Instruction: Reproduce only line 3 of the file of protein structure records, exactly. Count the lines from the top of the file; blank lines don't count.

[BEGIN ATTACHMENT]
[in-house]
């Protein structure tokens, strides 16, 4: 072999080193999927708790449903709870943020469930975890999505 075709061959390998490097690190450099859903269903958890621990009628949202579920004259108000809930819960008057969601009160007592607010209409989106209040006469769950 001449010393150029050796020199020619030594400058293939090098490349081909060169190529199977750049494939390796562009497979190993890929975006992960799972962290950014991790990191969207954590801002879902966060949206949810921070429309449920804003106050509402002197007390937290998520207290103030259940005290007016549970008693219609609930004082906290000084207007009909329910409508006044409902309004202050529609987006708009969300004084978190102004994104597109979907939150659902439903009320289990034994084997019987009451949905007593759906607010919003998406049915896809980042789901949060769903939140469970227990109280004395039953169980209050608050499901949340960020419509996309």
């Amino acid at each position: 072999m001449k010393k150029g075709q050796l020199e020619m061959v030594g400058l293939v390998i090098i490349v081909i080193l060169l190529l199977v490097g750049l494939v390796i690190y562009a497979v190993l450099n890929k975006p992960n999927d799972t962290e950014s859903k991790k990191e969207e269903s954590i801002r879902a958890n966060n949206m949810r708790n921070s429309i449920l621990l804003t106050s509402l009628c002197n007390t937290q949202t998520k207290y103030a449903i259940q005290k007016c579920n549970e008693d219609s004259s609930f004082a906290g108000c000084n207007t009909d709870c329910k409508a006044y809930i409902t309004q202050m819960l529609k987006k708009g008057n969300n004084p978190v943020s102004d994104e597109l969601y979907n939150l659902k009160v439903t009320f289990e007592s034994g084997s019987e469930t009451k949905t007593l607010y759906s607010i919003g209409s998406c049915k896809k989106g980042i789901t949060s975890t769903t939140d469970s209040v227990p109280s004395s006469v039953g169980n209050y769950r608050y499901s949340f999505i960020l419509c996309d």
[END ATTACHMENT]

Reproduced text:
């Amino acid at each position: 072999m001449k010393k150029g075709q050796l020199e020619m061959v030594g400058l293939v390998i090098i490349v081909i080193l060169l190529l199977v490097g750049l494939v390796i690190y562009a497979v190993l450099n890929k975006p992960n999927d799972t962290e950014s859903k991790k990191e969207e269903s954590i801002r879902a958890n966060n949206m949810r708790n921070s429309i449920l621990l804003t106050s509402l009628c002197n007390t937290q949202t998520k207290y103030a449903i259940q005290k007016c579920n549970e008693d219609s004259s609930f004082a906290g108000c000084n207007t009909d709870c329910k409508a006044y809930i409902t309004q202050m819960l529609k987006k708009g008057n969300n004084p978190v943020s102004d994104e597109l969601y979907n939150l659902k009160v439903t009320f289990e007592s034994g084997s019987e469930t009451k949905t007593l607010y759906s607010i919003g209409s998406c049915k896809k989106g980042i789901t949060s975890t769903t939140d469970s209040v227990p109280s004395s006469v039953g169980n209050y769950r608050y499901s949340f999505i960020l419509c996309d």